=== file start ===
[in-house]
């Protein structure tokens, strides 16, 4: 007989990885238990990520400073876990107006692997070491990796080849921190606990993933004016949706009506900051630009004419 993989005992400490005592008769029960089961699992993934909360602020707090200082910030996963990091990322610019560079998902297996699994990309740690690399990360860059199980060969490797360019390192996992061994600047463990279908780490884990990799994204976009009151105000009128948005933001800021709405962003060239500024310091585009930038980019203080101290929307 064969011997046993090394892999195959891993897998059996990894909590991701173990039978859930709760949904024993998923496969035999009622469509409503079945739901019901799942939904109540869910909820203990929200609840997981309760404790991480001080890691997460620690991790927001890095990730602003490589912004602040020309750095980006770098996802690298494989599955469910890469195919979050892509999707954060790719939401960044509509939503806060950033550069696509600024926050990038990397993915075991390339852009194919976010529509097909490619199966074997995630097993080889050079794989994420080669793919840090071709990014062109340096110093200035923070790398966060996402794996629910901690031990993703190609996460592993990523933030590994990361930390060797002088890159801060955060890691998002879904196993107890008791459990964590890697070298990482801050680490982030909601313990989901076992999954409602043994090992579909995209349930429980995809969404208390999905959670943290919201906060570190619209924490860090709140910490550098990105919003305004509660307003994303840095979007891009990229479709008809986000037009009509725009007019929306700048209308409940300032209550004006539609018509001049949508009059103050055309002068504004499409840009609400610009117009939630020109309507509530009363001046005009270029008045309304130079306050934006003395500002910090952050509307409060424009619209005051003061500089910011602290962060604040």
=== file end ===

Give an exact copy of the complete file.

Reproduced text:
[in-house]
């Protein structure tokens, strides 16, 4: 007989990885238990990520400073876990107006692997070491990796080849921190606990993933004016949706009506900051630009004419 993989005992400490005592008769029960089961699992993934909360602020707090200082910030996963990091990322610019560079998902297996699994990309740690690399990360860059199980060969490797360019390192996992061994600047463990279908780490884990990799994204976009009151105000009128948005933001800021709405962003060239500024310091585009930038980019203080101290929307 064969011997046993090394892999195959891993897998059996990894909590991701173990039978859930709760949904024993998923496969035999009622469509409503079945739901019901799942939904109540869910909820203990929200609840997981309760404790991480001080890691997460620690991790927001890095990730602003490589912004602040020309750095980006770098996802690298494989599955469910890469195919979050892509999707954060790719939401960044509509939503806060950033550069696509600024926050990038990397993915075991390339852009194919976010529509097909490619199966074997995630097993080889050079794989994420080669793919840090071709990014062109340096110093200035923070790398966060996402794996629910901690031990993703190609996460592993990523933030590994990361930390060797002088890159801060955060890691998002879904196993107890008791459990964590890697070298990482801050680490982030909601313990989901076992999954409602043994090992579909995209349930429980995809969404208390999905959670943290919201906060570190619209924490860090709140910490550098990105919003305004509660307003994303840095979007891009990229479709008809986000037009009509725009007019929306700048209308409940300032209550004006539609018509001049949508009059103050055309002068504004499409840009609400610009117009939630020109309507509530009363001046005009270029008045309304130079306050934006003395500002910090952050509307409060424009619209005051003061500089910011602290962060604040």